The US Small Business Administration’s Paycheck Protection Program (PPP) provides a vital lifeline to keep millions of small businesses open and keep their employees busy during the COVID-19 pandemic. Many borrowers are given these loans; Eligibility for forgiveness requires the loan to be used for qualified purposes (such as wages and salaries, mortgage interest payments, rent, and utilities) within a specified time period. Usually, a loan made is considered income. However, Congress chose to exempt PPP loans issued from federal income tax. However, many states remain on track to tax them by either treating issued loans as taxable income, refusing to deduct expenses paid for the use of issued loans, or both. The map and table below show the states’ tax treatment of PPP loans granted.
|Status||Excluded from taxable income||Allows cost deduction|
|South Dakota||No individual or corporate tax|
|Wyoming||No individual or corporate tax|
|District of Columbia||✔||✔|
Notes: * Nevada, Texas, and Washington do not have individual income tax or corporation tax, but rather a GRT. Ohio charges an individual income tax and a BRT. Texas and Nevada treat PPP loan issued as gross taxable income, while Ohio and Washington do not. In any of these states, there is no business expense allowance that is compatible with gross income taxation.
** Massachusetts excludes issued PPP loans from taxable income under its corporate income tax that uses rolling compliance, but not under its individual income tax that uses static compliance before the CARES Act.
Sources: Tax Foundation; state tax laws, forms and instructions; Bloomberg BNA.
Why do states have such different taxation practices on PPP loans? It all has to do with how states adhere to federal tax laws.
All states use the Internal Revenue Code (IRC) as a starting point for their own tax code, but each state has the power to make its own adjustments. States that apply ongoing compliance automatically adopt federal tax changes as they occur. This is the simplest approach and offers taxpayers the greatest security. States using static compliance tie federal tax laws at a point in time and must proactively pass laws to accept recent changes.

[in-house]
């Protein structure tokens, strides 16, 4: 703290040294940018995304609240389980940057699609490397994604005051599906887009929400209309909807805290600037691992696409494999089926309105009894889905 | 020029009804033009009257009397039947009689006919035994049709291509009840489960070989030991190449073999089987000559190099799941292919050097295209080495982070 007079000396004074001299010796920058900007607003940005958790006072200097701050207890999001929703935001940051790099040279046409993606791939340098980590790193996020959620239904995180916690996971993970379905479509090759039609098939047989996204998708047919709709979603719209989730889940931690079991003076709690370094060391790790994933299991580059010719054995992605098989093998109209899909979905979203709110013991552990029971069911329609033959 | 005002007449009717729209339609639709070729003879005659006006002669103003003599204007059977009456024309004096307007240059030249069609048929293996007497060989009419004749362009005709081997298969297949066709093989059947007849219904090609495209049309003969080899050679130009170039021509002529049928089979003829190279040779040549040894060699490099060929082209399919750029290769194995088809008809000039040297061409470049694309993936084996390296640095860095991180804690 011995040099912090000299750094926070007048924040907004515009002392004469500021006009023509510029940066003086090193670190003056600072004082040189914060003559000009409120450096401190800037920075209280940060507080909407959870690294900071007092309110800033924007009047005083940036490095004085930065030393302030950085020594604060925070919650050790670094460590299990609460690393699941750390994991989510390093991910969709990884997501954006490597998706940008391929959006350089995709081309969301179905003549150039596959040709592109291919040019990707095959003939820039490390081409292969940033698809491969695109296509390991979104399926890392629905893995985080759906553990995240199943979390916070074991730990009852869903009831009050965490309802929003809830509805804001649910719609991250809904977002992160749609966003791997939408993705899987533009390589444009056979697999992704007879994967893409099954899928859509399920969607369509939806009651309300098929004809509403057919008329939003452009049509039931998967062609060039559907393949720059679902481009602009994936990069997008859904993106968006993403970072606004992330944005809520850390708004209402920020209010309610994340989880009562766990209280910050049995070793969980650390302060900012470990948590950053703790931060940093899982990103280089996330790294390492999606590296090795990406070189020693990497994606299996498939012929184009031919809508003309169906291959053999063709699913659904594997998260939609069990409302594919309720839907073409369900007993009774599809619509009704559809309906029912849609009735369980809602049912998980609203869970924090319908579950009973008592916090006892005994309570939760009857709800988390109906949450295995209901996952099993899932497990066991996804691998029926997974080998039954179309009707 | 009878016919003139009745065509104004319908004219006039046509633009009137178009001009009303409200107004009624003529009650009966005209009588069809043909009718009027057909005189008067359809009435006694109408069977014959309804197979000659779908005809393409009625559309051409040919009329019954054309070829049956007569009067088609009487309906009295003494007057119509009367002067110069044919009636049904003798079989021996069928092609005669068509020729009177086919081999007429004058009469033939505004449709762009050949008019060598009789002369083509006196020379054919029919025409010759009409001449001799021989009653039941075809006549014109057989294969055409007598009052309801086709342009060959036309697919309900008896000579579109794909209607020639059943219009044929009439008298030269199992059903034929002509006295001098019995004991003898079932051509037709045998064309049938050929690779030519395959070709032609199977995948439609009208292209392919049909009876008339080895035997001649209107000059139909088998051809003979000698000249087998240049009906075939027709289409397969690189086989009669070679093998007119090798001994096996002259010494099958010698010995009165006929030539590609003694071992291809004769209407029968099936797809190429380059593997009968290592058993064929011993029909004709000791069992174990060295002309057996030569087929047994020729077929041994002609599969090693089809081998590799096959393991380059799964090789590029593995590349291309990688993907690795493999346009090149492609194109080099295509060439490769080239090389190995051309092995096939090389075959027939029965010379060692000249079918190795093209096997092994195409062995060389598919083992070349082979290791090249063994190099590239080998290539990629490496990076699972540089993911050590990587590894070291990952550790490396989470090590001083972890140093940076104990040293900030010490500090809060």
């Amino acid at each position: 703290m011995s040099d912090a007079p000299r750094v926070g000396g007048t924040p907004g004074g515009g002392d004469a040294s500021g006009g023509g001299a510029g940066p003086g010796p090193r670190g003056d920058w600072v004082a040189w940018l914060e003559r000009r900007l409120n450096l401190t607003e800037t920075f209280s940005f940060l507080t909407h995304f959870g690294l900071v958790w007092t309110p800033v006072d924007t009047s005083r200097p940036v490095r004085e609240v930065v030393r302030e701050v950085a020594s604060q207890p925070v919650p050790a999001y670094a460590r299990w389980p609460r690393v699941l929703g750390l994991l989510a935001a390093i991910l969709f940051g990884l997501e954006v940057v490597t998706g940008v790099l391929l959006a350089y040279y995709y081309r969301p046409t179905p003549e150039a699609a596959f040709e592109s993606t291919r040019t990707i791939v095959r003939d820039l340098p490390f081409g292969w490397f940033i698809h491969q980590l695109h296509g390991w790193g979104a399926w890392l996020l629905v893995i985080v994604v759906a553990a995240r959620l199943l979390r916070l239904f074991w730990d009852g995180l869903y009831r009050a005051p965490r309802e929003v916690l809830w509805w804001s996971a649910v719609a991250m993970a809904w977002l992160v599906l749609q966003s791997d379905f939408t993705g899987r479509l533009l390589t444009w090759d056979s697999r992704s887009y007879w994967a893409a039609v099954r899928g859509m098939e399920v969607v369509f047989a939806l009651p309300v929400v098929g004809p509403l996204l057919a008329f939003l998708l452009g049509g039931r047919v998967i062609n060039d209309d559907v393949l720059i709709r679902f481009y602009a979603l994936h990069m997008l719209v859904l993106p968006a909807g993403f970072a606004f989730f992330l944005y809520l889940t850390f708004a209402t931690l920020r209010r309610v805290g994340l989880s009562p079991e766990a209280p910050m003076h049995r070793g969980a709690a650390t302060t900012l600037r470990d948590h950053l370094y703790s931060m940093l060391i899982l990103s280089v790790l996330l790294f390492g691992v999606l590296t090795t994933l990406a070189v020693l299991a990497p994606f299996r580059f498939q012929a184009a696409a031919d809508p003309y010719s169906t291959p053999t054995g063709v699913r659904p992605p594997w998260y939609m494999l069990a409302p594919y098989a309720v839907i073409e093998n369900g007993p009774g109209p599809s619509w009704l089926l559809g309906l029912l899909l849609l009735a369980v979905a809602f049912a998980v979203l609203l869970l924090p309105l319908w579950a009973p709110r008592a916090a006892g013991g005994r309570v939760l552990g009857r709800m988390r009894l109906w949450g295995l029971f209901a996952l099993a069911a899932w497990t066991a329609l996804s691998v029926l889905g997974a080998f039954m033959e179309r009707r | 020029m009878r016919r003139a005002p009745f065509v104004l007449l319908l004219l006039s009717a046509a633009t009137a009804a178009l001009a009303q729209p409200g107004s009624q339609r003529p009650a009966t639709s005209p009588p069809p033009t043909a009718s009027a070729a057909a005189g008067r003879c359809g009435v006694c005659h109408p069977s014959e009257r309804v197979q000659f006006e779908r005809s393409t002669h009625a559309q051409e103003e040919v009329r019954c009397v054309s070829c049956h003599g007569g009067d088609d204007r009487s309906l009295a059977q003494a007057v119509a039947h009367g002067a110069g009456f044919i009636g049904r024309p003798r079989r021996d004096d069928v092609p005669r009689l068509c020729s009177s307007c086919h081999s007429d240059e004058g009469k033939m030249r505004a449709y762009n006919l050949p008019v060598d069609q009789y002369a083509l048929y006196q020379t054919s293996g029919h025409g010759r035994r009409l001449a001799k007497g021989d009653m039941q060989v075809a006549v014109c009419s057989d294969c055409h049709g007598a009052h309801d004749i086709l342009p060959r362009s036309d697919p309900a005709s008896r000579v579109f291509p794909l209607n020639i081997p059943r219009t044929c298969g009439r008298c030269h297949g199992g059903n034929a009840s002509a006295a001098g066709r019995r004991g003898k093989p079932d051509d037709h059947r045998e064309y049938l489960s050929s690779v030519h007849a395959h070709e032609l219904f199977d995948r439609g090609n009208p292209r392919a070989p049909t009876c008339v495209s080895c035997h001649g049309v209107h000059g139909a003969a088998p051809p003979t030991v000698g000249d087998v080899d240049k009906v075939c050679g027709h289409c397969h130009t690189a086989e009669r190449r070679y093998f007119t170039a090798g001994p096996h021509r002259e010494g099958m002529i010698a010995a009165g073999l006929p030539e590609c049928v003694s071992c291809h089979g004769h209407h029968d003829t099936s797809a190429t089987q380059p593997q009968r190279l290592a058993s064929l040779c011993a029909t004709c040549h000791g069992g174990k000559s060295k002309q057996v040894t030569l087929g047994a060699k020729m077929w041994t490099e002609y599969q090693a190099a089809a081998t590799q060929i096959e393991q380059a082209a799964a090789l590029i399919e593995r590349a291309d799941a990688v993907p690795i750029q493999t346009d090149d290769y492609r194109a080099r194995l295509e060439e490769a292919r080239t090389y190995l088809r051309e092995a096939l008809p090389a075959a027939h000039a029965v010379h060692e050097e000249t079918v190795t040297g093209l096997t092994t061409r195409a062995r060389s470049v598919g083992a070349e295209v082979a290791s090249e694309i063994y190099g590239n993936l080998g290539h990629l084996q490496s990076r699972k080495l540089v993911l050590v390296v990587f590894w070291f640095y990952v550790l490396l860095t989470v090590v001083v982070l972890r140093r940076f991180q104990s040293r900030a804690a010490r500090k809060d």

It is common for states to adhere to certain pieces of federal tax law but decouple themselves from others. States that apply rolling compliance sometimes pass laws to decouple certain federal changes after they occur. Most states using static compliance routinely update their compliance data, but sometimes indecision about whether or not to accept new federal tax changes results in states following an outdated version of the IRC for many years. When static compliance states update their compliance data, they sometimes become uncoupled from certain changes on an ad hoc basis. Beyond the question of compliance dates, there was great uncertainty about the state tax treatment of PPP loans granted due to the way in which the federal government provided for the non-taxation of PPP loans granted.